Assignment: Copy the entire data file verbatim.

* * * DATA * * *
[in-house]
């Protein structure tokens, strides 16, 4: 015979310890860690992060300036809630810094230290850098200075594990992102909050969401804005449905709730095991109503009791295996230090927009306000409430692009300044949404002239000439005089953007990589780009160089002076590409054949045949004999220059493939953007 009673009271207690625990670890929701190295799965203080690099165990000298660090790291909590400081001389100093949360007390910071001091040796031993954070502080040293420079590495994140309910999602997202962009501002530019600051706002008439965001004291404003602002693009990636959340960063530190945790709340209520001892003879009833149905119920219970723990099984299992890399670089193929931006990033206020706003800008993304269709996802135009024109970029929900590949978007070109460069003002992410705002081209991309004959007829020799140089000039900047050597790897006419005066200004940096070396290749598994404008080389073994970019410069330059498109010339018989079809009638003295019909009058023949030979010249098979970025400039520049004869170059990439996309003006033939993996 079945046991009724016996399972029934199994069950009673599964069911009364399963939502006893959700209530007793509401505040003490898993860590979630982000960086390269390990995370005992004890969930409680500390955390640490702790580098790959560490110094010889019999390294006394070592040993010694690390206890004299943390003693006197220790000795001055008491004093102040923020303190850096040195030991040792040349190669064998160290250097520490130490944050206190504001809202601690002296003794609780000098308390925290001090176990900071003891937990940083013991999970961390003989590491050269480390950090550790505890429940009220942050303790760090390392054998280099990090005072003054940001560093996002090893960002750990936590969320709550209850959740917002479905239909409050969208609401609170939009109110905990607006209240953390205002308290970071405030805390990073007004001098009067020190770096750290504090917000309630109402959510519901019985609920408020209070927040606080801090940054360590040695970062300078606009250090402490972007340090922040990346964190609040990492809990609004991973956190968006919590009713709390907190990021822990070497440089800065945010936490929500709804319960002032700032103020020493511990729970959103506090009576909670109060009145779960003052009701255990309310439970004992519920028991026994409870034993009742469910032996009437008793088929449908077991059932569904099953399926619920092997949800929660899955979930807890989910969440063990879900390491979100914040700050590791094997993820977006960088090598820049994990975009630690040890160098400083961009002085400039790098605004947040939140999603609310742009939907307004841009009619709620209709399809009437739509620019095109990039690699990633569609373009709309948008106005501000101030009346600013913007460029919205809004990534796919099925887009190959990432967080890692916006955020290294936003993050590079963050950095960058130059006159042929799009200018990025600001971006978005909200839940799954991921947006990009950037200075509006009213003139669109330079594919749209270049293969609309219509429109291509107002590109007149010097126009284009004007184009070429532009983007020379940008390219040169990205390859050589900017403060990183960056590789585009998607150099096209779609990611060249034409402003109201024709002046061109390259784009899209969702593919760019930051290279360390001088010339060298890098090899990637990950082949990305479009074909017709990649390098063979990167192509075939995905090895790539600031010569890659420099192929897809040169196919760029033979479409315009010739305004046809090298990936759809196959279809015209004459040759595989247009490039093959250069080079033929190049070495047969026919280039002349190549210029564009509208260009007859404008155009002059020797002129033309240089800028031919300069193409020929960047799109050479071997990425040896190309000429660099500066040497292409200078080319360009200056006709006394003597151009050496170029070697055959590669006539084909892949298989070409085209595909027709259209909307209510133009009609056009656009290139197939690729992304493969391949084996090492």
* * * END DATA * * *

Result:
[in-house]
């Protein structure tokens, strides 16, 4: 015979310890860690992060300036809630810094230290850098200075594990992102909050969401804005449905709730095991109503009791295996230090927009306000409430692009300044949404002239000439005089953007990589780009160089002076590409054949045949004999220059493939953007 009673009271207690625990670890929701190295799965203080690099165990000298660090790291909590400081001389100093949360007390910071001091040796031993954070502080040293420079590495994140309910999602997202962009501002530019600051706002008439965001004291404003602002693009990636959340960063530190945790709340209520001892003879009833149905119920219970723990099984299992890399670089193929931006990033206020706003800008993304269709996802135009024109970029929900590949978007070109460069003002992410705002081209991309004959007829020799140089000039900047050597790897006419005066200004940096070396290749598994404008080389073994970019410069330059498109010339018989079809009638003295019909009058023949030979010249098979970025400039520049004869170059990439996309003006033939993996 079945046991009724016996399972029934199994069950009673599964069911009364399963939502006893959700209530007793509401505040003490898993860590979630982000960086390269390990995370005992004890969930409680500390955390640490702790580098790959560490110094010889019999390294006394070592040993010694690390206890004299943390003693006197220790000795001055008491004093102040923020303190850096040195030991040792040349190669064998160290250097520490130490944050206190504001809202601690002296003794609780000098308390925290001090176990900071003891937990940083013991999970961390003989590491050269480390950090550790505890429940009220942050303790760090390392054998280099990090005072003054940001560093996002090893960002750990936590969320709550209850959740917002479905239909409050969208609401609170939009109110905990607006209240953390205002308290970071405030805390990073007004001098009067020190770096750290504090917000309630109402959510519901019985609920408020209070927040606080801090940054360590040695970062300078606009250090402490972007340090922040990346964190609040990492809990609004991973956190968006919590009713709390907190990021822990070497440089800065945010936490929500709804319960002032700032103020020493511990729970959103506090009576909670109060009145779960003052009701255990309310439970004992519920028991026994409870034993009742469910032996009437008793088929449908077991059932569904099953399926619920092997949800929660899955979930807890989910969440063990879900390491979100914040700050590791094997993820977006960088090598820049994990975009630690040890160098400083961009002085400039790098605004947040939140999603609310742009939907307004841009009619709620209709399809009437739509620019095109990039690699990633569609373009709309948008106005501000101030009346600013913007460029919205809004990534796919099925887009190959990432967080890692916006955020290294936003993050590079963050950095960058130059006159042929799009200018990025600001971006978005909200839940799954991921947006990009950037200075509006009213003139669109330079594919749209270049293969609309219509429109291509107002590109007149010097126009284009004007184009070429532009983007020379940008390219040169990205390859050589900017403060990183960056590789585009998607150099096209779609990611060249034409402003109201024709002046061109390259784009899209969702593919760019930051290279360390001088010339060298890098090899990637990950082949990305479009074909017709990649390098063979990167192509075939995905090895790539600031010569890659420099192929897809040169196919760029033979479409315009010739305004046809090298990936759809196959279809015209004459040759595989247009490039093959250069080079033929190049070495047969026919280039002349190549210029564009509208260009007859404008155009002059020797002129033309240089800028031919300069193409020929960047799109050479071997990425040896190309000429660099500066040497292409200078080319360009200056006709006394003597151009050496170029070697055959590669006539084909892949298989070409085209595909027709259209909307209510133009009609056009656009290139197939690729992304493969391949084996090492």